1000 MW of energy storage in Ontario could equal $2.7 billion in customer savings

By Anthony Capkun for Energy Manager Canada

According to a report commissioned by Energy Storage Canada, were Ontario to deploy a minimum of 1000 MW of energy storage resources, ratepayers would realize an estimated net savings of up to $774 million to over $2 billion over the next decade in the base case and high case scenarios, respectively.

Energy Storage Canada is a national industry association representing a range of companies engaged in the energy storage business, including technology providers, project developers, investors and operators, LDCs, and NGOs.

Justin Rangooni, ESC’s executive director, says the report (“Unlocking Potential: An Economic Valuation of Energy Storage in Ontario”) aims to “present a full picture of the potential of energy storage in the province, and the benefits it would provide to ratepayers if energy storage were truly enabled”.

The report was prepared by Power Advisory LLC, an electricity market-focused management consulting firm. In the report’s Executive Summary, the writers insist:

“Ultimately, energy storage can help manage many of the unique characteristics of Ontario’s electricity grid, as well as the operational challenges that have accompanied the transition from a traditional grid to one with fewer emissions and greater variability. It can do that while lowering system costs by increasing the utilization of existing investments.”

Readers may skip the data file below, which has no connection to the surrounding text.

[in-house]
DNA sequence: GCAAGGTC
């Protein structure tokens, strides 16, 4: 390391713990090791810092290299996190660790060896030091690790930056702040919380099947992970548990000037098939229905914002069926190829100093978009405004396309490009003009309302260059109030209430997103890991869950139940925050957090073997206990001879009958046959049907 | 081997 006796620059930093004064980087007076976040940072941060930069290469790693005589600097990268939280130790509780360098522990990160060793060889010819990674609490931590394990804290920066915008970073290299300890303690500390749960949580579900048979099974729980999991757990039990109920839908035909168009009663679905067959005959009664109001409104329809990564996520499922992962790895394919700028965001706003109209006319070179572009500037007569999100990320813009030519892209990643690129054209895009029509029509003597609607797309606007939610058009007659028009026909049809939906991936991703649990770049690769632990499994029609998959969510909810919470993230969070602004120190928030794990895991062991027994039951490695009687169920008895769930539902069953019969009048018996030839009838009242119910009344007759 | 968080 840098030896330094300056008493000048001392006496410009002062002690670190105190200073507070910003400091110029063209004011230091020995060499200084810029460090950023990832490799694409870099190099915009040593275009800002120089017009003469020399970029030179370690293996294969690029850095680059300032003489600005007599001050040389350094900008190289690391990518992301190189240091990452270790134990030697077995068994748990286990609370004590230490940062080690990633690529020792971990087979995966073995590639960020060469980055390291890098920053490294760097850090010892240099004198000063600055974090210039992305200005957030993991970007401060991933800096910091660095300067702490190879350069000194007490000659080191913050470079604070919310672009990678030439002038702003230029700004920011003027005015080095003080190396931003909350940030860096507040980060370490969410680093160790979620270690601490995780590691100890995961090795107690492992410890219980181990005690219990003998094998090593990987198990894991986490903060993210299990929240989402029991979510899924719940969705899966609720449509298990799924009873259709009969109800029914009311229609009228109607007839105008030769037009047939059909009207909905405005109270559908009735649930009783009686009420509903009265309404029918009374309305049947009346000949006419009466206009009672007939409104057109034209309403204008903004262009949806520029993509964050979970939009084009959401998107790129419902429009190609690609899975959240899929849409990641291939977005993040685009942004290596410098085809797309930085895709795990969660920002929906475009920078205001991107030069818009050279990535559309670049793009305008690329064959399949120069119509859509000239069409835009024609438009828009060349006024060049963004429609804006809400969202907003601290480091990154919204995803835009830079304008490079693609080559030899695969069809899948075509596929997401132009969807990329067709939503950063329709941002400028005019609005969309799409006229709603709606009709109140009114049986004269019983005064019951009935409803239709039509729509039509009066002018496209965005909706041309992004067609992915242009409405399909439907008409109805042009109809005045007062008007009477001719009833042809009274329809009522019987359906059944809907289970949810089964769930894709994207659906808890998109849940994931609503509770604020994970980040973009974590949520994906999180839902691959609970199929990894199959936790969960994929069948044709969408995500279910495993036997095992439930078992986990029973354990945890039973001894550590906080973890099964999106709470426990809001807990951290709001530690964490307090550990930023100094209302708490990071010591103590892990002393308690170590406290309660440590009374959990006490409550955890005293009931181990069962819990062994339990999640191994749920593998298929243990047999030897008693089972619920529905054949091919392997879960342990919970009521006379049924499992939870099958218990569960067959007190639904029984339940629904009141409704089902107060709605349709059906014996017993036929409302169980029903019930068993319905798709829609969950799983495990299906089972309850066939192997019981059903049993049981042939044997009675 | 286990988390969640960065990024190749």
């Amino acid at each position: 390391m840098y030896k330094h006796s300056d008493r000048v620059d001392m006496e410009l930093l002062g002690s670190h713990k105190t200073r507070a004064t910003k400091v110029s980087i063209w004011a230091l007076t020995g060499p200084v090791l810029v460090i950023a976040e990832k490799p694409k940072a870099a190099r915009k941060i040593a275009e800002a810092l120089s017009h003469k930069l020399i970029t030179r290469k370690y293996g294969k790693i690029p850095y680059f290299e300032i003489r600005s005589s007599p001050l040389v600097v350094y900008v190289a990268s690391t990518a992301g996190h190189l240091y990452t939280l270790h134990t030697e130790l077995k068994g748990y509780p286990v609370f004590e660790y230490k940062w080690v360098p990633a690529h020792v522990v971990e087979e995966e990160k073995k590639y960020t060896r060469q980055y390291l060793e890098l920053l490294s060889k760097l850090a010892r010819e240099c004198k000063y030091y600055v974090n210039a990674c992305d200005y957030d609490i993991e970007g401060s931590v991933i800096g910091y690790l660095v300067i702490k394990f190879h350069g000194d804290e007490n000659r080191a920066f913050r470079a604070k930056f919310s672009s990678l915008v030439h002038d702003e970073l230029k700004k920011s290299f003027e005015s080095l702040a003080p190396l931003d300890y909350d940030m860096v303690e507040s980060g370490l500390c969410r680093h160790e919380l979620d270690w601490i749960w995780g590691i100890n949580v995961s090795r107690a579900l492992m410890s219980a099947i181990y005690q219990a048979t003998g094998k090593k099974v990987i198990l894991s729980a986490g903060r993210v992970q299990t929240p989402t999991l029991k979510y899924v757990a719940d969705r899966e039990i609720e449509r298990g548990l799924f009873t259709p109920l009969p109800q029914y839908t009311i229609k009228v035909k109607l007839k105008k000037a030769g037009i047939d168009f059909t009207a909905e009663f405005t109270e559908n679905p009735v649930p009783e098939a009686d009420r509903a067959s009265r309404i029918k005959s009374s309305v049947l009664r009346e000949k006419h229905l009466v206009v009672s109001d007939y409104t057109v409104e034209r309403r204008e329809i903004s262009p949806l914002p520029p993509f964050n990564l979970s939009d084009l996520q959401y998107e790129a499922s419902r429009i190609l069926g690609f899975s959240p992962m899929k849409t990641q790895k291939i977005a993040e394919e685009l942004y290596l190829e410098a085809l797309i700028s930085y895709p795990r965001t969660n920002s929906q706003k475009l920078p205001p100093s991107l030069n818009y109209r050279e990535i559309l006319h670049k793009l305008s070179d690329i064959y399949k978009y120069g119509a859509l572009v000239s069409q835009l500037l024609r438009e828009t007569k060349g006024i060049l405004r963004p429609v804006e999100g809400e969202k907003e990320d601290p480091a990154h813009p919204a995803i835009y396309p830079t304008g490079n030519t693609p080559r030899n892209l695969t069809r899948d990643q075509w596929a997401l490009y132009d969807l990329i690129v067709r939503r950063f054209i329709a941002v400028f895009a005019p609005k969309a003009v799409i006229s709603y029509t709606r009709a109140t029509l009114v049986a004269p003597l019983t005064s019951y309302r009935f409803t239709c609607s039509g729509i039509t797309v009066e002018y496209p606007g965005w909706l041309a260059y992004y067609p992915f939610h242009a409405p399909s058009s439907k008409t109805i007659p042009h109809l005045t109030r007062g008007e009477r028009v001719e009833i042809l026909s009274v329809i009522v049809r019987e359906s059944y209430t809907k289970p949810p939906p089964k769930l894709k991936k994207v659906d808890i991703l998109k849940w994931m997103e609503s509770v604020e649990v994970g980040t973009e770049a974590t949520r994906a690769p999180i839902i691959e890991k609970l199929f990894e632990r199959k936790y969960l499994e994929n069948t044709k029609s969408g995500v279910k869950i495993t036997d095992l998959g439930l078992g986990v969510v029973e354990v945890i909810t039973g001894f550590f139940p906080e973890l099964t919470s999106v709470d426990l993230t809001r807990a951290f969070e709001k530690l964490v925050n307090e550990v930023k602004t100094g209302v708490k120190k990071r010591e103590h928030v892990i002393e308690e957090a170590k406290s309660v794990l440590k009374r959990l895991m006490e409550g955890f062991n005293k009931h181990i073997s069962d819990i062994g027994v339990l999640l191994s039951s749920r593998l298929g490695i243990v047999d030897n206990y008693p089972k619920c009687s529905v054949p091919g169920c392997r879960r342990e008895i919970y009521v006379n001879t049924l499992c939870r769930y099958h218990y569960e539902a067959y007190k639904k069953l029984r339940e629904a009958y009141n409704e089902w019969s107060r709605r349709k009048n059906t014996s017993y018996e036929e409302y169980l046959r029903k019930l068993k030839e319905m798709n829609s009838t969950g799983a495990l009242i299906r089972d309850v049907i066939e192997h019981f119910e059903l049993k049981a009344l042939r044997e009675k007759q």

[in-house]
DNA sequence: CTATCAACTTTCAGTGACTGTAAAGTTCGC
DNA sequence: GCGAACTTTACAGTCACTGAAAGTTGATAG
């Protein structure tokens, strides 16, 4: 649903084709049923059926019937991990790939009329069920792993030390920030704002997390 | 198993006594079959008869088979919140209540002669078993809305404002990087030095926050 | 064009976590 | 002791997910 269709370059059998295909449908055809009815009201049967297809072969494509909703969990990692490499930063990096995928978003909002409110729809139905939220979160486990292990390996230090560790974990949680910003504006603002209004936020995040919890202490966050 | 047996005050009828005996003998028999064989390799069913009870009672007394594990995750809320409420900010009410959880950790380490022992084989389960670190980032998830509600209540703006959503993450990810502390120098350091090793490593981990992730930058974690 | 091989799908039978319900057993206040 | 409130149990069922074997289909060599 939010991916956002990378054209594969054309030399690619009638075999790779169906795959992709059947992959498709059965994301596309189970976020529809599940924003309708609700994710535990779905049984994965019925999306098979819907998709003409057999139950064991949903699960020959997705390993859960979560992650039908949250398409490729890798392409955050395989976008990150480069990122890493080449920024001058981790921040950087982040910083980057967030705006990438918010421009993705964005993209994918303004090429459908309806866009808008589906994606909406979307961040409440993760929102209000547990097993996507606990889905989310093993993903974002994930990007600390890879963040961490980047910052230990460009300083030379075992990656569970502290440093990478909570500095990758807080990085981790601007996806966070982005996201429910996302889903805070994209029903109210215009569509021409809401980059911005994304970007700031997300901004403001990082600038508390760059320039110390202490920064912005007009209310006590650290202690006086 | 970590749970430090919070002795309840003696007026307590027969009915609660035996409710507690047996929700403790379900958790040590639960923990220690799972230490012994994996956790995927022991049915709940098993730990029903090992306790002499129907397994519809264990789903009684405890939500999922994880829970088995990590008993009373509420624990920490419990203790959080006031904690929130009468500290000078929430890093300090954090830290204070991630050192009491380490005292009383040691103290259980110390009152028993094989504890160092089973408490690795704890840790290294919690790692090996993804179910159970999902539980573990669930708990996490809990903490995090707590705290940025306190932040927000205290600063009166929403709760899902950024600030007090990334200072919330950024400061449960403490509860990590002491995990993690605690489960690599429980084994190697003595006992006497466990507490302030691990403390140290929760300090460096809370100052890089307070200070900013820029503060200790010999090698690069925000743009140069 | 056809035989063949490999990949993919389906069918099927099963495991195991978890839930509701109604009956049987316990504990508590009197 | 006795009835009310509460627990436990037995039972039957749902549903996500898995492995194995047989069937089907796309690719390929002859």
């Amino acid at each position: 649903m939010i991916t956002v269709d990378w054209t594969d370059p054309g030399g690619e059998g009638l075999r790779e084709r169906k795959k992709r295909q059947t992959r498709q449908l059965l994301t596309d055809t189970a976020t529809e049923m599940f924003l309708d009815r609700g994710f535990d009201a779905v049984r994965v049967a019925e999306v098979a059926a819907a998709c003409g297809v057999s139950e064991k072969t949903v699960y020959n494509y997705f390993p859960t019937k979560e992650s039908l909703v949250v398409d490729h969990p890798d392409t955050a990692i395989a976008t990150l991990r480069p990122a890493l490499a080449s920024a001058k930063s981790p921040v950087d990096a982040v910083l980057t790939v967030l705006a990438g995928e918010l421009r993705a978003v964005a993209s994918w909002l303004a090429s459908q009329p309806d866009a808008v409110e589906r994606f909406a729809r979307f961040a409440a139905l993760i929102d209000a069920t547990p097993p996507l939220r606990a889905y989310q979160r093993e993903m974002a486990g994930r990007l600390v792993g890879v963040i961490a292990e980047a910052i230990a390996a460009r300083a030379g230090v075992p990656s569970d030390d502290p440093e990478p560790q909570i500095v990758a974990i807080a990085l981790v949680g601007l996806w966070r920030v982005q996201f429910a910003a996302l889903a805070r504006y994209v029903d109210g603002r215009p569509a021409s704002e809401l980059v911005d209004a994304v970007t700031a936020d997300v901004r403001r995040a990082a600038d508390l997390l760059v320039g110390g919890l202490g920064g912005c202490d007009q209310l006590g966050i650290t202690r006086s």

Unfortunately, even though energy storage “can offer savings immediately”, a variety of barriers hinder its full realization in Ontario, say the authors.

“Given the current inability to fully integrate energy storage within Ontario’s electricity market, in order to unlock the system-wide value of energy storage now, the IESO will need to contract for energy storage for the full suite of services it can deliver, and enable the co-optimized operation of these storage resources to fully realize the savings potential for customers, which cannot be achieved on its own within the current market design and structure,” Rangooni says.

He points to other jurisdictions that have already established energy storage procurements and/or targets, including the New York State Energy R&D Authority, Nevada Energy, and Australia’s Northern Territory.

“Energy Storage Canada, therefore, recommends for the IESO, in consultation with local distribution companies and the Ontario Energy Board, to immediately procure energy storage resources to begin to realize savings identified in the report, and to develop an enduring new market mechanism for energy storage in the medium and long term.”

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